SINGAPORE (AP) — Global markets were broadly higher Wednesday after major companies reported strong earnings for the third quarter, soothing fears that rising interest rates may deter corporate investment. KEEPING SCORE: In Europe, Britain’s FTSE…
SINGAPORE (AP) — Global markets were broadly higher Wednesday after major companies reported strong earnings for the third quarter, soothing fears that rising interest rates may deter corporate investment.
KEEPING SCORE: In Europe, Britain’s FTSE 100 rebounded 1.5 percent to 7,138. Germany’s DAX rose 1.2 percent to 11,421 and France’s CAC 40 rallied 2.1 percent to 5,083. Wall Street was set for early gains. Dow futures added 0.7 percent and S&P 500 futures rose 0.8 percent higher.
ASIA’S DAY: Japan’s Nikkei 225 index jumped 2.2 percent to 21,920.46 and the Shanghai Composite index added 1.4 percent to 2,602.78. Hong Kong’s Hang Seng rose 1.6 percent to 24,979.69. The Kospi in South Korea gained 0.7 percent to 2,029.69. Australia’s S&P-ASX 200 reversed early losses, finishing the day 0.4 percent higher at 5,830.30. Shares were higher in Taiwan and throughout Southeast Asia.
U.S. EARNINGS: Big companies including Mondelez, which makes Oreos, Cadbury chocolates and Trident gum, have reported strong quarterly earnings. Mondelez’s stocks rose by the most in a year, gaining 5 percent. Athletic apparel maker Under Armour also posted strong quarterly earnings. Even Facebook’s shares inched higher in after-hours trading after it reported revenue that was slightly under projections. This assuaged concerns that steady interest rate hikes by the Federal Reserve are raising the cost of borrowing. Another increase is expected later this year, with more to come in 2019.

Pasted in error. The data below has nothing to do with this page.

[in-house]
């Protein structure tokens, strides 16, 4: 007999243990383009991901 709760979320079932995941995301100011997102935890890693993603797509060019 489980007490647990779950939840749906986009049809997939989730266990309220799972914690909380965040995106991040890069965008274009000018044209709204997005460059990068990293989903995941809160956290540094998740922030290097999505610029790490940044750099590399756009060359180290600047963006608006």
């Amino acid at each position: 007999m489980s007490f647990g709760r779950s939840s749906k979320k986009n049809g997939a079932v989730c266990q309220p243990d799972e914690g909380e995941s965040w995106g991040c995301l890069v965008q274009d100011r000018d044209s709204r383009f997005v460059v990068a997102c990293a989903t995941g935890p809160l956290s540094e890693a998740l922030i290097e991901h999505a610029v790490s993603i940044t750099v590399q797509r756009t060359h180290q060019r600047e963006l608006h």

In Europe, earnings were also largely positive: shares in Airbus were up 2.6 percent after it reported a rise in profits and cosmetics maker L’Oreal’s stock rallied 7 percent on upbeat results.
ANALYST’S TAKE: “Global economic fundamentals are still intact. Although growth has slowed in the third quarter for most economies, it’s not contracting,” said Francis Tan, an investment strategist at UOB private bank. “The drop in global equities this month, to the tune of $8 trillion, makes it an irresistible thesis for investors to get back into the action,” he said.
CHINESE PMI: On Wednesday, China reported that its official manufacturing purchasing managers’ index slowed to 50.2 points in October from 50.8 a month earlier. Figures had declined across the board except for production outlook, which was unchanged. Readings above 50 indicate expansion, while lower numbers indicate contraction on the index’s 100-point scale. Still, sentiment was supported by an open call from the Chinese government to funds to support the equity markets.
BANK OF JAPAN: As expected, Japan’s central bank kept its monetary stance intact as it wrapped up its latest policy meeting. The Bank of Japan kept the key interest rate at minus 0.1 percent and its target for long-term bond rates at around zero. The bank also downgraded its GDP forecast for the fiscal year through March, to 1.4 percent from 1.5 percent, with an estimate of 0.8 percent for the following fiscal year.
ENERGY: Benchmark U.S. crude added 23 cents to $66.40 per barrel in electronic trading on the New York Mercantile Exchange. The contract dropped 86 cents to settle at $66.18 a barrel in New York. Brent crude, used to price international oils, gained 38 cents to $76.29 per barrel. In the previous session, it dropped $1.42 to $75.95 a barrel.
CURRENCIES: The dollar was flat at 113.13 yen. The euro edged down to $1.1341 from $1.1343.